ACHD Candidate Critical Of Budget

We are probably opening the proverbial Pandora’s box, but the GUARDIAN will offer reasonable space to candidates for local offices between now and election day. The comments will be posted as they come in with minimal editing. We are imposing a “reasonable length” guideline.

By Sara Baker,
Dist. 5 ACHD Candidate

Citizens should be disheartened that the ACHD budget process was not transparent. It is impossible to make the transition from the FY 2008 actual numbers to the proposed numbers presented for the FY2009 budget and be able to compare the two. As Abraham Lincoln said, “that government of the people, by the people and for the people shall not perish from the earth.” Quite frankly, if the people cannot read and follow government documents easily, then Lincoln’s statement is meaningless and we are no longer government of, by or for the people.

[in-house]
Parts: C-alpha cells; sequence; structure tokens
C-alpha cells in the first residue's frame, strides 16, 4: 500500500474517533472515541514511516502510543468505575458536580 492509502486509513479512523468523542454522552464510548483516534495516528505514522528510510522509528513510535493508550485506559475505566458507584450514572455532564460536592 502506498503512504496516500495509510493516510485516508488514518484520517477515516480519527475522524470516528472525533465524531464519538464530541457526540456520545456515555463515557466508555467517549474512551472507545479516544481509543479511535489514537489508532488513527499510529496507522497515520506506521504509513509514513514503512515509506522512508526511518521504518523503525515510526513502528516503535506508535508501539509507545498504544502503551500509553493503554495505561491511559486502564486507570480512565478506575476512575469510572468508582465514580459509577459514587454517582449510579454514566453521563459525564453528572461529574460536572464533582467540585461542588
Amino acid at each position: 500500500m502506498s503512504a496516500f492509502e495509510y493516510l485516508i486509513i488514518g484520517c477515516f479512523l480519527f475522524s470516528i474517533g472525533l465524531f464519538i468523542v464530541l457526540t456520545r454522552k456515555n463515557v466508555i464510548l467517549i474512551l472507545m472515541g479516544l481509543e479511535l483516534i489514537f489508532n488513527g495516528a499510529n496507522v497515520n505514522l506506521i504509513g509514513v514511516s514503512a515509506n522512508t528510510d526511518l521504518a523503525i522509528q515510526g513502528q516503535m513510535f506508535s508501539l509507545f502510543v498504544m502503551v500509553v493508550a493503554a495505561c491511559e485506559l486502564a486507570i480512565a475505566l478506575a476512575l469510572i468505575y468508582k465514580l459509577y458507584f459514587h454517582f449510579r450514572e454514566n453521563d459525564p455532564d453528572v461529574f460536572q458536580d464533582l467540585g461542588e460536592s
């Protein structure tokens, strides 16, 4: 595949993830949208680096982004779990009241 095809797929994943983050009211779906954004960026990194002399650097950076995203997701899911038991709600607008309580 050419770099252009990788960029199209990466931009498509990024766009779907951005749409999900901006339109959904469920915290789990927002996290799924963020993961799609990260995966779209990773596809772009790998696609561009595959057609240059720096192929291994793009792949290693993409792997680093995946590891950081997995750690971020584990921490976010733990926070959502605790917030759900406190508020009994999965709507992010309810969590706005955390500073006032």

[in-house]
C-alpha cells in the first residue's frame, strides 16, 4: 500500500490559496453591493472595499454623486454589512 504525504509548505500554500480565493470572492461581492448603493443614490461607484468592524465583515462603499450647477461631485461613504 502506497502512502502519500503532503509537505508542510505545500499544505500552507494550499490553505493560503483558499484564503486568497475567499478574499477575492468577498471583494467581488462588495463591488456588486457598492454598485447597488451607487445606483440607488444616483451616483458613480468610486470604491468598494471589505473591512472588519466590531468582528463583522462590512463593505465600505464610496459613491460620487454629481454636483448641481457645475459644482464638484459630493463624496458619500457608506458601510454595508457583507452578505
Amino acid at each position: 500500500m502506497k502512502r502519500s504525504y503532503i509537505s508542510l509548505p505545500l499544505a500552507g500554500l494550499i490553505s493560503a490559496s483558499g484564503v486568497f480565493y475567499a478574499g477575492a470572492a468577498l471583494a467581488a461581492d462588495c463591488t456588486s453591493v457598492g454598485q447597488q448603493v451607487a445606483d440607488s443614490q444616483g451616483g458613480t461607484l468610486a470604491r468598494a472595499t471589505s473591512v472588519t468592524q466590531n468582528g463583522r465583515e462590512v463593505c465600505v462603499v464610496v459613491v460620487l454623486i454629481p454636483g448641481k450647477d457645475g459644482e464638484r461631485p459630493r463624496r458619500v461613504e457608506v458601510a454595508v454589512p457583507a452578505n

But there are some conclusions one can make nonetheless.

First, while it is laudable that ACHD Commissioners are allowing positions to go unfilled and they plan to add no new positions in this economic downturn, the cost for labor is still very high. If ACHD’s proposed revenues are down 5%, it would seem prudent to reduce this portion of the budget by a corresponding 5%, at the very least. Personnel is becoming an increasing share of the budget going from 21.1% of expenses in 2007 to 24.4% two short years later. While the cost of labor in the 2009 budget is down .9%, the labor budget will increase a whopping 13.5% over the actual costs of labor just 2 years ago.

ACHD’s CIP budget is down and yet they are devoting over 11% of that to legal fees associated with the Maple Grove Extension. Would it not make more fiscal sense for ACHD to try to come to an amicable settlement with Settler’s Canal? At the end of this project ACHD will have spent around $8 million to build the road and almost half again that amount to sue another government agency using taxpayer dollars for both sides of the litigation.